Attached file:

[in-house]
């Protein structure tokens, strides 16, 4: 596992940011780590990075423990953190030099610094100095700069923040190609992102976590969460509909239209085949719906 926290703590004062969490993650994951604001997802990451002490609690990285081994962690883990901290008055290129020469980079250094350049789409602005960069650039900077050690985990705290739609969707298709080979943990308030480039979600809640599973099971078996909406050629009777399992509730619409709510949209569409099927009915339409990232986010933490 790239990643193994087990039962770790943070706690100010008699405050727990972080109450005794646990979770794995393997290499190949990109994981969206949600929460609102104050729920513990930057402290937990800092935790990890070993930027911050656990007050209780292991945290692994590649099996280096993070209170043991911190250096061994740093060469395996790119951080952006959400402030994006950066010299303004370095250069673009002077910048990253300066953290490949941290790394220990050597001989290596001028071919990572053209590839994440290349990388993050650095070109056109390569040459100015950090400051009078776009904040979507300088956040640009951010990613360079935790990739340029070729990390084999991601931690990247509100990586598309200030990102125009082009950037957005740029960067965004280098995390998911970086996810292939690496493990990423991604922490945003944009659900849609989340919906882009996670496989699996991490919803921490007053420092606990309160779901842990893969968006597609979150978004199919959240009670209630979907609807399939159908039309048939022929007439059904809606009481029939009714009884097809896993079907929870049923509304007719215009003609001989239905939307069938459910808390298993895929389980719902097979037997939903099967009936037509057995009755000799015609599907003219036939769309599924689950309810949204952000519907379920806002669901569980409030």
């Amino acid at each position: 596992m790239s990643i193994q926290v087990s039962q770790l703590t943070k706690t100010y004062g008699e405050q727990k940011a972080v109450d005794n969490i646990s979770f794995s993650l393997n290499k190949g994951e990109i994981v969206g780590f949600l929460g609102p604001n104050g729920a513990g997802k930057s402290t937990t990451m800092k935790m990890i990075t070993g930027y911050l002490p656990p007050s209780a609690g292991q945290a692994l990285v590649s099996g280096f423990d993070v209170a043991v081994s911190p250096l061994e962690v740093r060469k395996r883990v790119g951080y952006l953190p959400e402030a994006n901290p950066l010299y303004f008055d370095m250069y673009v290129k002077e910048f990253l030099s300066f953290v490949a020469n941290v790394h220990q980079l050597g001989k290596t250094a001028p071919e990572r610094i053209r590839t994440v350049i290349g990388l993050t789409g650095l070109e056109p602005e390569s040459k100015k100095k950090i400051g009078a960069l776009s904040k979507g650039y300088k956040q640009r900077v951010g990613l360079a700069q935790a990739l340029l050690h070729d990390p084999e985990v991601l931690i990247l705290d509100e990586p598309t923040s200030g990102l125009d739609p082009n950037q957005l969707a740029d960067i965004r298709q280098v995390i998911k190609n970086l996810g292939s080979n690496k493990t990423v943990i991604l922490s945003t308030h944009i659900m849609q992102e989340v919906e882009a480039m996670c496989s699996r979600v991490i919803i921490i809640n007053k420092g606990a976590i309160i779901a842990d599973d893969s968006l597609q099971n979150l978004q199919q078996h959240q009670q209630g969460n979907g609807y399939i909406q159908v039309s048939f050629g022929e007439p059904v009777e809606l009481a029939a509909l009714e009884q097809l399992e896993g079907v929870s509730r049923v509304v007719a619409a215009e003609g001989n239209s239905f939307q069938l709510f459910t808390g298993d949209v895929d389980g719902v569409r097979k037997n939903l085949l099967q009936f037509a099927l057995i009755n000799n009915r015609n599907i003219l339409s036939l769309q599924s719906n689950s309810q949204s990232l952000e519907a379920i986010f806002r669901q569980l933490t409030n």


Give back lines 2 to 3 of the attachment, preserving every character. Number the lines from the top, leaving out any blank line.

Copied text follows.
């Protein structure tokens, strides 16, 4: 596992940011780590990075423990953190030099610094100095700069923040190609992102976590969460509909239209085949719906 926290703590004062969490993650994951604001997802990451002490609690990285081994962690883990901290008055290129020469980079250094350049789409602005960069650039900077050690985990705290739609969707298709080979943990308030480039979600809640599973099971078996909406050629009777399992509730619409709510949209569409099927009915339409990232986010933490 790239990643193994087990039962770790943070706690100010008699405050727990972080109450005794646990979770794995393997290499190949990109994981969206949600929460609102104050729920513990930057402290937990800092935790990890070993930027911050656990007050209780292991945290692994590649099996280096993070209170043991911190250096061994740093060469395996790119951080952006959400402030994006950066010299303004370095250069673009002077910048990253300066953290490949941290790394220990050597001989290596001028071919990572053209590839994440290349990388993050650095070109056109390569040459100015950090400051009078776009904040979507300088956040640009951010990613360079935790990739340029070729990390084999991601931690990247509100990586598309200030990102125009082009950037957005740029960067965004280098995390998911970086996810292939690496493990990423991604922490945003944009659900849609989340919906882009996670496989699996991490919803921490007053420092606990309160779901842990893969968006597609979150978004199919959240009670209630979907609807399939159908039309048939022929007439059904809606009481029939009714009884097809896993079907929870049923509304007719215009003609001989239905939307069938459910808390298993895929389980719902097979037997939903099967009936037509057995009755000799015609599907003219036939769309599924689950309810949204952000519907379920806002669901569980409030």
């Amino acid at each position: 596992m790239s990643i193994q926290v087990s039962q770790l703590t943070k706690t100010y004062g008699e405050q727990k940011a972080v109450d005794n969490i646990s979770f794995s993650l393997n290499k190949g994951e990109i994981v969206g780590f949600l929460g609102p604001n104050g729920a513990g997802k930057s402290t937990t990451m800092k935790m990890i990075t070993g930027y911050l002490p656990p007050s209780a609690g292991q945290a692994l990285v590649s099996g280096f423990d993070v209170a043991v081994s911190p250096l061994e962690v740093r060469k395996r883990v790119g951080y952006l953190p959400e402030a994006n901290p950066l010299y303004f008055d370095m250069y673009v290129k002077e910048f990253l030099s300066f953290v490949a020469n941290v790394h220990q980079l050597g001989k290596t250094a001028p071919e990572r610094i053209r590839t994440v350049i290349g990388l993050t789409g650095l070109e056109p602005e390569s040459k100015k100095k950090i400051g009078a960069l776009s904040k979507g650039y300088k956040q640009r900077v951010g990613l360079a700069q935790a990739l340029l050690h070729d990390p084999e985990v991601l931690i990247l705290d509100e990586p598309t923040s200030g990102l125009d739609p082009n950037q957005l969707a740029d960067i965004r298709q280098v995390i998911k190609n970086l996810g292939s080979n690496k493990t990423v943990i991604l922490s945003t308030h944009i659900m849609q992102e989340v919906e882009a480039m996670c496989s699996r979600v991490i919803i921490i809640n007053k420092g606990a976590i309160i779901a842990d599973d893969s968006l597609q099971n979150l978004q199919q078996h959240q009670q209630g969460n979907g609807y399939i909406q159908v039309s048939f050629g022929e007439p059904v009777e809606l009481a029939a509909l009714e009884q097809l399992e896993g079907v929870s509730r049923v509304v007719a619409a215009e003609g001989n239209s239905f939307q069938l709510f459910t808390g298993d949209v895929d389980g719902v569409r097979k037997n939903l085949l099967q009936f037509a099927l057995i009755n000799n009915r015609n599907i003219l339409s036939l769309q599924s719906n689950s309810q949204s990232l952000e519907a379920i986010f806002r669901q569980l933490t409030n």